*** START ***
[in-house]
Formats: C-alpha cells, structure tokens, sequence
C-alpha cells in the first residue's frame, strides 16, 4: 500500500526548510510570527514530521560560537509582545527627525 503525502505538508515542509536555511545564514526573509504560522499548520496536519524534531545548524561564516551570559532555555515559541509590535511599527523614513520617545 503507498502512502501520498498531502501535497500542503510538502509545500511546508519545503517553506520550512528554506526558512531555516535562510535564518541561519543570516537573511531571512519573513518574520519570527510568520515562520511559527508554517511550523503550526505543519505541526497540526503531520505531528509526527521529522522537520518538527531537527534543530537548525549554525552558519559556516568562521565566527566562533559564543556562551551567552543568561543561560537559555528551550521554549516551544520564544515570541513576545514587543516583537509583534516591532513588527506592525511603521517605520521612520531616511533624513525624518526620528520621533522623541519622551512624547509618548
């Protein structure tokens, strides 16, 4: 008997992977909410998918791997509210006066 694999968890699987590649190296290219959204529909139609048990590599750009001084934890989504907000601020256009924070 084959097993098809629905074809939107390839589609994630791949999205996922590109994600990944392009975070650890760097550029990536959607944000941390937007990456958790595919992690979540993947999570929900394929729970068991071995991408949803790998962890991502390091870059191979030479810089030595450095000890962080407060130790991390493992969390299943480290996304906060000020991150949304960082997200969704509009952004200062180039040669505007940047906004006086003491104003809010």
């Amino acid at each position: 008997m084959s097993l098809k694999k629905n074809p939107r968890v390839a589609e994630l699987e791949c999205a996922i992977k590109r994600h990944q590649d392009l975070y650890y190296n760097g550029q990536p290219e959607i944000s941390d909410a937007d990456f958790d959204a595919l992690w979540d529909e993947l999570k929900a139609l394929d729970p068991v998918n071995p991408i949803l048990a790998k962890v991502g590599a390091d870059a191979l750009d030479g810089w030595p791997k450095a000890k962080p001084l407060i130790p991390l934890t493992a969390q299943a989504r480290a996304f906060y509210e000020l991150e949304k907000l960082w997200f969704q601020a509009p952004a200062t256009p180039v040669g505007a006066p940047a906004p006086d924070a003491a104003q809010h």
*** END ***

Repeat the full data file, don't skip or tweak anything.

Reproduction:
[in-house]
Formats: C-alpha cells, structure tokens, sequence
C-alpha cells in the first residue's frame, strides 16, 4: 500500500526548510510570527514530521560560537509582545527627525 503525502505538508515542509536555511545564514526573509504560522499548520496536519524534531545548524561564516551570559532555555515559541509590535511599527523614513520617545 503507498502512502501520498498531502501535497500542503510538502509545500511546508519545503517553506520550512528554506526558512531555516535562510535564518541561519543570516537573511531571512519573513518574520519570527510568520515562520511559527508554517511550523503550526505543519505541526497540526503531520505531528509526527521529522522537520518538527531537527534543530537548525549554525552558519559556516568562521565566527566562533559564543556562551551567552543568561543561560537559555528551550521554549516551544520564544515570541513576545514587543516583537509583534516591532513588527506592525511603521517605520521612520531616511533624513525624518526620528520621533522623541519622551512624547509618548
């Protein structure tokens, strides 16, 4: 008997992977909410998918791997509210006066 694999968890699987590649190296290219959204529909139609048990590599750009001084934890989504907000601020256009924070 084959097993098809629905074809939107390839589609994630791949999205996922590109994600990944392009975070650890760097550029990536959607944000941390937007990456958790595919992690979540993947999570929900394929729970068991071995991408949803790998962890991502390091870059191979030479810089030595450095000890962080407060130790991390493992969390299943480290996304906060000020991150949304960082997200969704509009952004200062180039040669505007940047906004006086003491104003809010």
């Amino acid at each position: 008997m084959s097993l098809k694999k629905n074809p939107r968890v390839a589609e994630l699987e791949c999205a996922i992977k590109r994600h990944q590649d392009l975070y650890y190296n760097g550029q990536p290219e959607i944000s941390d909410a937007d990456f958790d959204a595919l992690w979540d529909e993947l999570k929900a139609l394929d729970p068991v998918n071995p991408i949803l048990a790998k962890v991502g590599a390091d870059a191979l750009d030479g810089w030595p791997k450095a000890k962080p001084l407060i130790p991390l934890t493992a969390q299943a989504r480290a996304f906060y509210e000020l991150e949304k907000l960082w997200f969704q601020a509009p952004a200062t256009p180039v040669g505007a006066p940047a906004p006086d924070a003491a104003q809010h």